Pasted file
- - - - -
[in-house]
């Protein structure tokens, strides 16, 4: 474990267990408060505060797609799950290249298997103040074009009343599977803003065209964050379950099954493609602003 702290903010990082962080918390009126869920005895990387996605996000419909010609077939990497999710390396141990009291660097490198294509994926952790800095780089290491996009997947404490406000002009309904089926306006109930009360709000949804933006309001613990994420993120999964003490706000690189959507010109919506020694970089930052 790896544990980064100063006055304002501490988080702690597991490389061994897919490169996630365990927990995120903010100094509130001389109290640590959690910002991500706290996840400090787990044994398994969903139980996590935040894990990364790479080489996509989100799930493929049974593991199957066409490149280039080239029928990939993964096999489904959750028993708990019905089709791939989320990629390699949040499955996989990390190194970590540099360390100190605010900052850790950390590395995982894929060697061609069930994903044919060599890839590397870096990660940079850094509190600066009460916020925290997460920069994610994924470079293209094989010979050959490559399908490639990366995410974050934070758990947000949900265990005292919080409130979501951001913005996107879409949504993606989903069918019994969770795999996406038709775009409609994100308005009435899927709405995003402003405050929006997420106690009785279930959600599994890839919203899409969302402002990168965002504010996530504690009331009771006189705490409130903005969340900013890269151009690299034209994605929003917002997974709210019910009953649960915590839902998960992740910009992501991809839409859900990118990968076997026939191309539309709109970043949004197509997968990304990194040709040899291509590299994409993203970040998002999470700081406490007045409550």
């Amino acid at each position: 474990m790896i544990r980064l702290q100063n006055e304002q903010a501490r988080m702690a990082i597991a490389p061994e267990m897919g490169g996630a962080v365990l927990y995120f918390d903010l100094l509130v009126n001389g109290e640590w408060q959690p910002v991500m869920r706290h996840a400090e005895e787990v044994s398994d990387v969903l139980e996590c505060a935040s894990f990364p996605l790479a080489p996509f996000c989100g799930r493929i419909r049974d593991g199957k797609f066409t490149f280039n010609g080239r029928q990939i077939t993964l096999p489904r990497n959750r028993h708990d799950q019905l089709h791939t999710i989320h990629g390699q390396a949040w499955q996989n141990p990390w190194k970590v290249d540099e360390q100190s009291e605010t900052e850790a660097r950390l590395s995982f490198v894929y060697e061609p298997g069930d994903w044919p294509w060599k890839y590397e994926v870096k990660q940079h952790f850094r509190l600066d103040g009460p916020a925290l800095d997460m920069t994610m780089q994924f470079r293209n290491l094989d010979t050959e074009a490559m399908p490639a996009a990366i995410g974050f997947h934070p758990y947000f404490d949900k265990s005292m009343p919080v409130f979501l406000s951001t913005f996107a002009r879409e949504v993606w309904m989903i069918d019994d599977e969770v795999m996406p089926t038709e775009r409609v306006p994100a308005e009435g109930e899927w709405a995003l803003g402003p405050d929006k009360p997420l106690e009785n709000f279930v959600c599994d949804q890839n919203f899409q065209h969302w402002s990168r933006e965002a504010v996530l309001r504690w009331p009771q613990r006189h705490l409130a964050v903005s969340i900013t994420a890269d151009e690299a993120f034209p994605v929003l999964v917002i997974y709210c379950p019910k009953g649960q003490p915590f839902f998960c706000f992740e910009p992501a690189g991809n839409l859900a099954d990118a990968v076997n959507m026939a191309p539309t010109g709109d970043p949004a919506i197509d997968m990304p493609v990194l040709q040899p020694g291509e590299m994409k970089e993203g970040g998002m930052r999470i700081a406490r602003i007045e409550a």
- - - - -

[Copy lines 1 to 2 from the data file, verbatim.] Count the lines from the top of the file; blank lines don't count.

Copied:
[in-house]
């Protein structure tokens, strides 16, 4: 474990267990408060505060797609799950290249298997103040074009009343599977803003065209964050379950099954493609602003 702290903010990082962080918390009126869920005895990387996605996000419909010609077939990497999710390396141990009291660097490198294509994926952790800095780089290491996009997947404490406000002009309904089926306006109930009360709000949804933006309001613990994420993120999964003490706000690189959507010109919506020694970089930052 790896544990980064100063006055304002501490988080702690597991490389061994897919490169996630365990927990995120903010100094509130001389109290640590959690910002991500706290996840400090787990044994398994969903139980996590935040894990990364790479080489996509989100799930493929049974593991199957066409490149280039080239029928990939993964096999489904959750028993708990019905089709791939989320990629390699949040499955996989990390190194970590540099360390100190605010900052850790950390590395995982894929060697061609069930994903044919060599890839590397870096990660940079850094509190600066009460916020925290997460920069994610994924470079293209094989010979050959490559399908490639990366995410974050934070758990947000949900265990005292919080409130979501951001913005996107879409949504993606989903069918019994969770795999996406038709775009409609994100308005009435899927709405995003402003405050929006997420106690009785279930959600599994890839919203899409969302402002990168965002504010996530504690009331009771006189705490409130903005969340900013890269151009690299034209994605929003917002997974709210019910009953649960915590839902998960992740910009992501991809839409859900990118990968076997026939191309539309709109970043949004197509997968990304990194040709040899291509590299994409993203970040998002999470700081406490007045409550």